Mark Smith, a Bradford County Commissioner, who represents the region in Pennsylvania most heavily impacted by gas drilling, wrote a letter to Governor Tom Corbett following the Leroy Township well blowout, suggesting that the state DEP was too lax in its permit process.

"DEP officials are quoted in the media as saying they spend as little as 35 minutes to approve each gas well permit. This is an appalling statistic considering the significant operations and impact of a natural gas drilling site and even more appalling considering that there have been nearly 2,000 gas wells permitted in Bradford County," Smith wrote.

"Well water contamination in Bradford County is a real and serious issue that is affecting residents' quality of life, livelihoods, families, and property values. Water buffalos, temporary water storage tanks, now lay claim to peoples' front yards as a stark reminder of the extreme negative impact that natural gas development is having on our local communities.

"I have heard politicians in complete favor of the gas industry use the phrase, 'We don't want to kill the golden goose.' I would like to state, for the record, that the 'Golden Goose' does not exist. It is no more part of reality than the Tooth Fairy, Santa Claus, or the Easter Bunny, " Smith said in his letter.

Meanwhile, another Bradford County resident has fallen sick from Barium poisoning. Crystal Stroud, 29 years old, appeared at the Bradford County Commission meeting in Towanda last week and described her ordeal.

"I, too, believed in the Goose that was going to lay the Golden Egg in Bradford County. I leased my two acres of property for $5,000 to Chesapeake. We used the money to start fixing up our house, adding a pool, and thinking we were increasing our property value. Little did I know we were signing away life as we knew it," Stroud said in a prepared statement.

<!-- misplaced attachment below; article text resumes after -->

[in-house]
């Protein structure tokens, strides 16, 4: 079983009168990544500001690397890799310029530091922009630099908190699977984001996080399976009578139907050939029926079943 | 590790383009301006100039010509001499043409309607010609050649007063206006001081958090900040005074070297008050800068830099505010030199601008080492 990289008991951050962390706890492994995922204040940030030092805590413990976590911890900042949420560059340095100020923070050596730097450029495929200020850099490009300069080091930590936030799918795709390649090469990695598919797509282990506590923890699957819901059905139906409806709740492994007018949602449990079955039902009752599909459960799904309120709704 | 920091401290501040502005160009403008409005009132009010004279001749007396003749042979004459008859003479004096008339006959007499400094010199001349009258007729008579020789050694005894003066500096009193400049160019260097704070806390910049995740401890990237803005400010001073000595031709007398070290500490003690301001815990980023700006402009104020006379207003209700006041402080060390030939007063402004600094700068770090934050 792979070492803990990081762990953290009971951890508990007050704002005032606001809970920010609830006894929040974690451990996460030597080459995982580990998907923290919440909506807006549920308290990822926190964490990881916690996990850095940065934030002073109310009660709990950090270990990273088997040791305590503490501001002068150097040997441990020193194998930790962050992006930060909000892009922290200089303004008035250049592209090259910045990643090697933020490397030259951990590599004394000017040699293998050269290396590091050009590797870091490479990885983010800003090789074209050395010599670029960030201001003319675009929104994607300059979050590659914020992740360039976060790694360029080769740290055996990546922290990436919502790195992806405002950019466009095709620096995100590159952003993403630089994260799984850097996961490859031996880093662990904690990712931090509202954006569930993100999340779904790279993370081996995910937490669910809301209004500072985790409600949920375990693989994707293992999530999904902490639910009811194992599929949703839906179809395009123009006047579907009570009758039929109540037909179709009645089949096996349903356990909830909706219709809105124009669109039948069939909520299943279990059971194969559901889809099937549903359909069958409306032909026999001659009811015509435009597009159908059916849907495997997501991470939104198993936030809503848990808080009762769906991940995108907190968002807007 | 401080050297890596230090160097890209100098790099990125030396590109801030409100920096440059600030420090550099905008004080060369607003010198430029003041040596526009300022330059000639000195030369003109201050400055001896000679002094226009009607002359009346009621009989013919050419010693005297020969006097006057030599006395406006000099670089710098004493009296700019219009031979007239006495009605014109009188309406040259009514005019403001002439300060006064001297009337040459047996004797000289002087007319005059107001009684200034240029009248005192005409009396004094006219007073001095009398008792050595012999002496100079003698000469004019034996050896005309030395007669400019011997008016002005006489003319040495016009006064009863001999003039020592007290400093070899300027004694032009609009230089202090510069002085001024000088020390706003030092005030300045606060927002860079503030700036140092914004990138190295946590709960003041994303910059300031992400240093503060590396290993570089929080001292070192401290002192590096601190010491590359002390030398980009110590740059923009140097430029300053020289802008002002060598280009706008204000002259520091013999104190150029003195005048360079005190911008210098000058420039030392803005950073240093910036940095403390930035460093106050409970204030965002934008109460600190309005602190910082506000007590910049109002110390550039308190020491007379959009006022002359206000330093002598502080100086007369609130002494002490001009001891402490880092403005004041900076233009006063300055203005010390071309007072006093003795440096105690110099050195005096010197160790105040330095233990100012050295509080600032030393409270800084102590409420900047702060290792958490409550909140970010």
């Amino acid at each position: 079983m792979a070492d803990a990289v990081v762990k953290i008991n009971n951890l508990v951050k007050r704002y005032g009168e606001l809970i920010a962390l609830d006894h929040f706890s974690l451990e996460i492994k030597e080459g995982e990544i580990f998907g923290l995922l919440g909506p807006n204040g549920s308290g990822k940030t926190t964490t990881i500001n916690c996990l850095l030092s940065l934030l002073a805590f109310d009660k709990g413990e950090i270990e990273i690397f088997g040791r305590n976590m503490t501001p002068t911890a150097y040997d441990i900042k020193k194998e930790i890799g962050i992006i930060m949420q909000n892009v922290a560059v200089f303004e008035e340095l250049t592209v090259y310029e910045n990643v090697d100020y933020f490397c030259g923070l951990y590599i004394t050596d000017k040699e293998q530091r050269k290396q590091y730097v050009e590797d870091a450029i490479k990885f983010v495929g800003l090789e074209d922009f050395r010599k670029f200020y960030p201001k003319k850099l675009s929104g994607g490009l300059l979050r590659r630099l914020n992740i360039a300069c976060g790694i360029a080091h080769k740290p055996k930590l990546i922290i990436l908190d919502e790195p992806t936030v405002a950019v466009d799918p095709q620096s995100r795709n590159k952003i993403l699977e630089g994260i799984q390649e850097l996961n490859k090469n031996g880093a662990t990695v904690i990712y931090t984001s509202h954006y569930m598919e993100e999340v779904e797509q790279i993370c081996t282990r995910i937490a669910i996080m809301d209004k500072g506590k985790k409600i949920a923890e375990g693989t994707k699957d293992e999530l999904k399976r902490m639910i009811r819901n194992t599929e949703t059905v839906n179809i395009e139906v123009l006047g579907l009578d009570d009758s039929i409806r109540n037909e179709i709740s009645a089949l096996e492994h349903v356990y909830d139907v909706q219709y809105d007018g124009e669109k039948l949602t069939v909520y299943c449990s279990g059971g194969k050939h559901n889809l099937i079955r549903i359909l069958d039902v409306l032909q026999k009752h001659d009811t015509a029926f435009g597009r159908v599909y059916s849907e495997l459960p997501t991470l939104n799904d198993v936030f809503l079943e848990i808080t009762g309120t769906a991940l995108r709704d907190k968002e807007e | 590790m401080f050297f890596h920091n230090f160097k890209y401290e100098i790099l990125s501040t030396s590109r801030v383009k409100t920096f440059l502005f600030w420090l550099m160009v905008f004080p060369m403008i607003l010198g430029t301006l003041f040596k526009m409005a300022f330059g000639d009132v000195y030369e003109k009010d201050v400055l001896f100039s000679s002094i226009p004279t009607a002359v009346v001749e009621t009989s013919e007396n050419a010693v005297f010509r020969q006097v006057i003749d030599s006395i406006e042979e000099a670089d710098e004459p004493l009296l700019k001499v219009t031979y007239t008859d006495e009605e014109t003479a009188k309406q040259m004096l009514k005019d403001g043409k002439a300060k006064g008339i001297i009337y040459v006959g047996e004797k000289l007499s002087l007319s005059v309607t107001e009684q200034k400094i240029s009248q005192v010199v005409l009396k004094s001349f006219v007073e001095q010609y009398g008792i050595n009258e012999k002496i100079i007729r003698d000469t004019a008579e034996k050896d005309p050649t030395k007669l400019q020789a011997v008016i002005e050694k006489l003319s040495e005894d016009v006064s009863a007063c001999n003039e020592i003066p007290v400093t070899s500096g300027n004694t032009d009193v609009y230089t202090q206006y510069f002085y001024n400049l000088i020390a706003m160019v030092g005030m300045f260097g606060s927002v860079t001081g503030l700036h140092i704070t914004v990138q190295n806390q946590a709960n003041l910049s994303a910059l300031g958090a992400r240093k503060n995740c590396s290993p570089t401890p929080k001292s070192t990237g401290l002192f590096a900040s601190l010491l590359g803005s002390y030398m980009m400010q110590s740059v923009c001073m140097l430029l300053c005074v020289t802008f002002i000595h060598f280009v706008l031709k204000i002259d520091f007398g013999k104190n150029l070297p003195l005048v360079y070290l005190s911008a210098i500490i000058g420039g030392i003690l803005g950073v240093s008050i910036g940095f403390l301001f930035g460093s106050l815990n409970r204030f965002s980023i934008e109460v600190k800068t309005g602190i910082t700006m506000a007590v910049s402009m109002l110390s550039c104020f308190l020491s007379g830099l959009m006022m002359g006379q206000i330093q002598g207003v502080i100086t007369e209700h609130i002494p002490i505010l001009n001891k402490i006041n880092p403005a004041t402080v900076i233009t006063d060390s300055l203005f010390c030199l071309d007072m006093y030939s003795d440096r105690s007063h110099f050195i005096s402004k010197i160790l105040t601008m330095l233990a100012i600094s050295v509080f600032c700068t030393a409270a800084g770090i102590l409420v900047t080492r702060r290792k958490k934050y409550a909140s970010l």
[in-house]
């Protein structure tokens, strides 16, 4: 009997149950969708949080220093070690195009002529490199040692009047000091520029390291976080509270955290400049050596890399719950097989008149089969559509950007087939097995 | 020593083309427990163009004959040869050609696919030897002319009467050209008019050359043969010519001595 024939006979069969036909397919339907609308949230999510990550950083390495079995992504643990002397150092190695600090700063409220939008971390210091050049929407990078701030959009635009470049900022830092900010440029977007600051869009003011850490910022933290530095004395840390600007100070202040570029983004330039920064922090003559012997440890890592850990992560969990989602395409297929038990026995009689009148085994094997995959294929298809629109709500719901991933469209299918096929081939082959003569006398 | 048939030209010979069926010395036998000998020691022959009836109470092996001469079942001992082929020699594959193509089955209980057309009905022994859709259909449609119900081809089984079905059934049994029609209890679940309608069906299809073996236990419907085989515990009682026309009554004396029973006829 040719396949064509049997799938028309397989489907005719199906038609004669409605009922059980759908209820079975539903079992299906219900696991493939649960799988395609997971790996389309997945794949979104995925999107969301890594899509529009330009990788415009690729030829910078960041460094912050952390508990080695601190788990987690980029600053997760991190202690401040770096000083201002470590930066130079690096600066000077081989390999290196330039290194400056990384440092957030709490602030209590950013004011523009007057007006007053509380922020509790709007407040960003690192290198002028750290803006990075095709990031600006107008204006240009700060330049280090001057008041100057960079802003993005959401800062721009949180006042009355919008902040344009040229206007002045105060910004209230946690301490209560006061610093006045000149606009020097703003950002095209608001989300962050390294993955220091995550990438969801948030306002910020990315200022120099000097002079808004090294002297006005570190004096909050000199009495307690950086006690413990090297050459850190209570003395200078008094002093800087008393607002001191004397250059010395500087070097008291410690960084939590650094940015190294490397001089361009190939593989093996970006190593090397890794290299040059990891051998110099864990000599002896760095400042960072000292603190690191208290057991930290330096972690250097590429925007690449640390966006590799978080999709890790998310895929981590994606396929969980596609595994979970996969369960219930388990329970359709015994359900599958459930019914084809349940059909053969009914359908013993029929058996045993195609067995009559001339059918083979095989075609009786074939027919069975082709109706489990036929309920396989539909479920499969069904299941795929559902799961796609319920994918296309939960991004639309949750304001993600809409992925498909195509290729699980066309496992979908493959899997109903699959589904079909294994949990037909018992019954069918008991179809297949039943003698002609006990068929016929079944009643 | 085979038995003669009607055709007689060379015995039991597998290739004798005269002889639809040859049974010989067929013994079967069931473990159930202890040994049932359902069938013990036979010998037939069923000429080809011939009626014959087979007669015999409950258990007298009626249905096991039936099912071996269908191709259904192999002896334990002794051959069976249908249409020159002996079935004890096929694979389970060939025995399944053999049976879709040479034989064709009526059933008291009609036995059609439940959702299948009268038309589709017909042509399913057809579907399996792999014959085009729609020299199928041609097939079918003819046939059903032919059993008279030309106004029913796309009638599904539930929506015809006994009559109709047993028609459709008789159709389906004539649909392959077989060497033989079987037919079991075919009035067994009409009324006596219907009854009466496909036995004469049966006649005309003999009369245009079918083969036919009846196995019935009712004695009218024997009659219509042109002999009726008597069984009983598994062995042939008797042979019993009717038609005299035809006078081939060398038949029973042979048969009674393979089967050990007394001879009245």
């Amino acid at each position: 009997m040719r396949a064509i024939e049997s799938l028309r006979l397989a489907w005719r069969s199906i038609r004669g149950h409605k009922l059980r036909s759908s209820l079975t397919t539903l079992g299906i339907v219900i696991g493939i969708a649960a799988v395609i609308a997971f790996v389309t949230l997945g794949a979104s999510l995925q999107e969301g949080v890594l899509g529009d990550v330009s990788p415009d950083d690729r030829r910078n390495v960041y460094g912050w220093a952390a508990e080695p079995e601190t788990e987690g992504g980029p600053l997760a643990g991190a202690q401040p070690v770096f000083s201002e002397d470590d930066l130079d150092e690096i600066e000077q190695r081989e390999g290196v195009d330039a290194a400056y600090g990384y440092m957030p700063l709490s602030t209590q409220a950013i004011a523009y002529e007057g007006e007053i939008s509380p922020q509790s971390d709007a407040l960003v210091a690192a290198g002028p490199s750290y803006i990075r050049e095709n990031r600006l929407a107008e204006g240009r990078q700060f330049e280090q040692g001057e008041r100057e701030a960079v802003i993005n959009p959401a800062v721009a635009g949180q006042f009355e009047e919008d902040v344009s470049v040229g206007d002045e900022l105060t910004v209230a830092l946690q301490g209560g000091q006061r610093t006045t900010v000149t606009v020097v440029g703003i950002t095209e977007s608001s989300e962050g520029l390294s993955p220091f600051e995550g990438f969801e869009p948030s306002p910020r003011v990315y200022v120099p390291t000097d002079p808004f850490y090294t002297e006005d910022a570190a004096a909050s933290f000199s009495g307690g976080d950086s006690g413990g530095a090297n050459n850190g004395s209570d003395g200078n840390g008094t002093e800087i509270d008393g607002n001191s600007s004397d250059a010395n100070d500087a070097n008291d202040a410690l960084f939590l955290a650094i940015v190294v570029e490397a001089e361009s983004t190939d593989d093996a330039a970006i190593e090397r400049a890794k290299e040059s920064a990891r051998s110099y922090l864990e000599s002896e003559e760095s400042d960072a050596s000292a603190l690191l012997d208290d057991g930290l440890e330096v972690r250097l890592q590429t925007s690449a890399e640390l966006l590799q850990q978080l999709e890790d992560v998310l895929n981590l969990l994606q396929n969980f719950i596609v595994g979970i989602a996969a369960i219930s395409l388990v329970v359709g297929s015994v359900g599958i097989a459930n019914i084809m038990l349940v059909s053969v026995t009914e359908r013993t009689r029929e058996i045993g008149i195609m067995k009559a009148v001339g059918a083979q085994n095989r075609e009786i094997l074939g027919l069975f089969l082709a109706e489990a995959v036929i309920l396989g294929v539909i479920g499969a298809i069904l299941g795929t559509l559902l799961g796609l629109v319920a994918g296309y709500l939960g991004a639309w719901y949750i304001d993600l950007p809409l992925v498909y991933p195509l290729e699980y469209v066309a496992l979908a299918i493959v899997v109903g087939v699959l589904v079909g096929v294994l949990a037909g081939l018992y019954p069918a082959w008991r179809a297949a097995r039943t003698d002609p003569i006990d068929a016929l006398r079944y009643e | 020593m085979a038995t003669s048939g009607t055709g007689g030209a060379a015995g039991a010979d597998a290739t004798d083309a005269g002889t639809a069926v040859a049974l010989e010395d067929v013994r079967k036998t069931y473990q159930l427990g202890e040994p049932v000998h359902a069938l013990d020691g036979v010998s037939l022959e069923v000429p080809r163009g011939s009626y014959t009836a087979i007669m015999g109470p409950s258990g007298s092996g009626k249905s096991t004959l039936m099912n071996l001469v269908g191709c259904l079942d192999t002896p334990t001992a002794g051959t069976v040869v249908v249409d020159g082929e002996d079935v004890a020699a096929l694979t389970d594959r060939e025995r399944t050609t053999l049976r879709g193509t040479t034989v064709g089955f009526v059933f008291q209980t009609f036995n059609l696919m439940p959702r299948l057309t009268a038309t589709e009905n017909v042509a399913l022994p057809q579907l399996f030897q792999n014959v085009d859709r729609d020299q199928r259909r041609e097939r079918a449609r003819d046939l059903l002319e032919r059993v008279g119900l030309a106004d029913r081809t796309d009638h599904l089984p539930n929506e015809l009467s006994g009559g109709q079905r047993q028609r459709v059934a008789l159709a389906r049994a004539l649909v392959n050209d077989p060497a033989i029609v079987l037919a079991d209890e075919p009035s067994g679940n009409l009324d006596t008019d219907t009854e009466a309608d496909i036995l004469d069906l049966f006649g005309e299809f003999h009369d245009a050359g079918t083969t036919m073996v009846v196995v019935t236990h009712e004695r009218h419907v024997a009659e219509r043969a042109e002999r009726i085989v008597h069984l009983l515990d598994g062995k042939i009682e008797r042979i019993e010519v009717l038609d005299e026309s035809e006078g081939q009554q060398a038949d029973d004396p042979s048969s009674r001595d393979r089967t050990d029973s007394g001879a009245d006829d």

In March, shortly after drilling began at a nearby well, her hair started falling out, she experienced tremors, heart palpitations, stomach cramps, loss of balance and slurred speech. The results of a well water test showed contaminating levels of barium, chloride, strontium, manganese, lead, methane, radiological material, and radon. Her blood barium levels were around 110 micrograms per liter, the normal range being 0 to less than 10 micrograms per liter," Stroud said.

After receiving the results, she stopped drinking the water and started feeling a bit better. She now has a water buffalo. No one from Chesapeake or Chief gas, the companies with the two closest wells to Stroud's property, has taken responsibility.

At the end of her statement, Stroud reminded the commission that under Article 1 of the Pennsylvania State Constitution, "The people have a right to clean air, pure water, and to the preservation of the natural, scenic, historic and aesthetic values of the environment. Pennsylvania's natural resources are the common property of all the people including generations yet to come. As trustee of these resources, the commonwealth shall conserve and maintain them for the benefit of all the people. In closing. I would now like to ask my state Representative and my County Commissioners: Why have my Constitutional rights been taken from me?"

Nina Berman is a photographer/writer based in New York and the author of Purple Hearts: Back From Iraq.